2

I have in mind to plant bulbs for various flowers, for next year. (Specifically, I'm thinking about crocuses and tulips.)

I know that the recommend planting months for these are in the autumn, but will anything bad happen if I were to buy and plant the bulbs now?

I'm worried that I'll forget / not have time, in the autumn. So if I were to do it now ... would they just sit and wait for next year, or would planting the bulbs now ... break things?

0
2

Your profile says you are in London. I would be surprised you can actually buy spring flowering bulbs now from a reputable supplier. You can certainly pre-order them now in the UK (and that might be advisable for unusual varieties where demand exceeds supply) but they will not be delivered until autumn.

They should be planted when night-time temperatures are below 10C but the ground is not frozen. In the UK that gives a long "planting window," i.e. any time in October, November, and December. They will then stay dormant until the soil starts to warm up in spring.

3
  • I often see leftover spring bulbs on clearance sale at this time of year, at least in the US. If you get them at an extremely good price I figure it's worth a gamble, but I wouldn't pay full price to plant bulbs outside the normal bulb-planting season.
    – csk
    May 28 at 21:04
  • @csk I guess it depends how they have been stored, and/or the climate in your part of the US. In my experience, if bulbs are not planted they will start to sprout in their "normal" growing season and then die. At least in the UK bulbs that were planted are still rebuilding their energy resources for next year, unless you cut off the leaves before they die back naturally. Also most bulbs sold in the UK are imported from commercial growers in Holland, not grown locally
    – alephzero
    May 29 at 1:48
  • 1
    If the bulbs in the store are squishy or dried out, then they're dead - they're most likely to be leftovers from last fall, so they'll fail if you plant them now.
    – Jurp
    May 29 at 2:31
2

After thoroughly questioning someone who grows a lot of bulbs in USDA hardiness zone 6 (including lots of tulips and some crocuses, among other types), here is my analysis:

Some of them will probably live and some will probably die. They have a much higher chance of surviving if they're transplants from your own garden than if you bought them from a store. However, planting them in the fall is by far the better option.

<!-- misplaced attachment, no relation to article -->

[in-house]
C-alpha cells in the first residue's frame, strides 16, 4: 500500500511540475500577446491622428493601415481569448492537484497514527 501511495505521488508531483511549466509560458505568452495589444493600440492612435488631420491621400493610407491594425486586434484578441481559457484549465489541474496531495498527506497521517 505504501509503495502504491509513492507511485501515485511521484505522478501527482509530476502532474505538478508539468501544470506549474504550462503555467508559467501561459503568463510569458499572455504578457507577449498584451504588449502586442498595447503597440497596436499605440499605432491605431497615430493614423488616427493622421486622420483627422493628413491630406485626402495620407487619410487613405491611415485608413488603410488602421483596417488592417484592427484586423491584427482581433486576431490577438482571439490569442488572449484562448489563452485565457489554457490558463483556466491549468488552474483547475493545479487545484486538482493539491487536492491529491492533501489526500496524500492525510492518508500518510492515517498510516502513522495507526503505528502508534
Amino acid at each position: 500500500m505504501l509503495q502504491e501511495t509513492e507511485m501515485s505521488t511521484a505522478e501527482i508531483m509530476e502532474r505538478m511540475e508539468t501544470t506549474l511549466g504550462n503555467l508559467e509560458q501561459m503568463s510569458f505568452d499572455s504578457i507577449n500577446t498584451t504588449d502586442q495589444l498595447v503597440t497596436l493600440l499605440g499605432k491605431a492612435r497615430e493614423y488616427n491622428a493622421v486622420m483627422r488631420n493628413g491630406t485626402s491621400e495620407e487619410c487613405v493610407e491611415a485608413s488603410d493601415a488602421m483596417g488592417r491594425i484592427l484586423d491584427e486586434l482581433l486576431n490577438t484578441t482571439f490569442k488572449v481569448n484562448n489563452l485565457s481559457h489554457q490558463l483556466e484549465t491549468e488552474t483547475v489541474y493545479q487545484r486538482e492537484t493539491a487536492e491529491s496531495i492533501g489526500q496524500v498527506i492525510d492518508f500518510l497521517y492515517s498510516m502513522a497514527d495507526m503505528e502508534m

My own thought is if they've already bloomed and the tops died, this year, transplanting them now for next year would likely be more successful. If they haven't, yet, they might try to grow, and that might exhaust them. That's just a hypothesis.

I suppose you already have the knowledge resources required for fall planting, and earlier spring planting, as well as information about how to store your bulbs, etc.

2
  • My own experience is that any transplants from your own yard - as long as they're done blooming - will work just fine and bloom next year (you must either transplant them in leaf or as the leaves die in order to get blooms). I've had great success doing this with daffodils and grape hyacinth. I've also had very good luck transplanting forced bulbs into my garden. I would not buy bulbs from a store at this time of year.
    – Jurp
    May 29 at 2:33
  • 1
    A good time to move bulbs that have already been planted is when the leaves are dying. The reason is simply because it's easier to dig up all the bulbs when you can you can still see exactly where they were growing. If you replant them immediately, this is no different from leaving them in the ground all year round, and of course that is how they would grow naturally.
    – alephzero
    May 29 at 12:25

Your Answer

By clicking “Post Your Answer”, you agree to our terms of service, privacy policy and cookie policy

Not the answer you're looking for? Browse other questions tagged or ask your own question.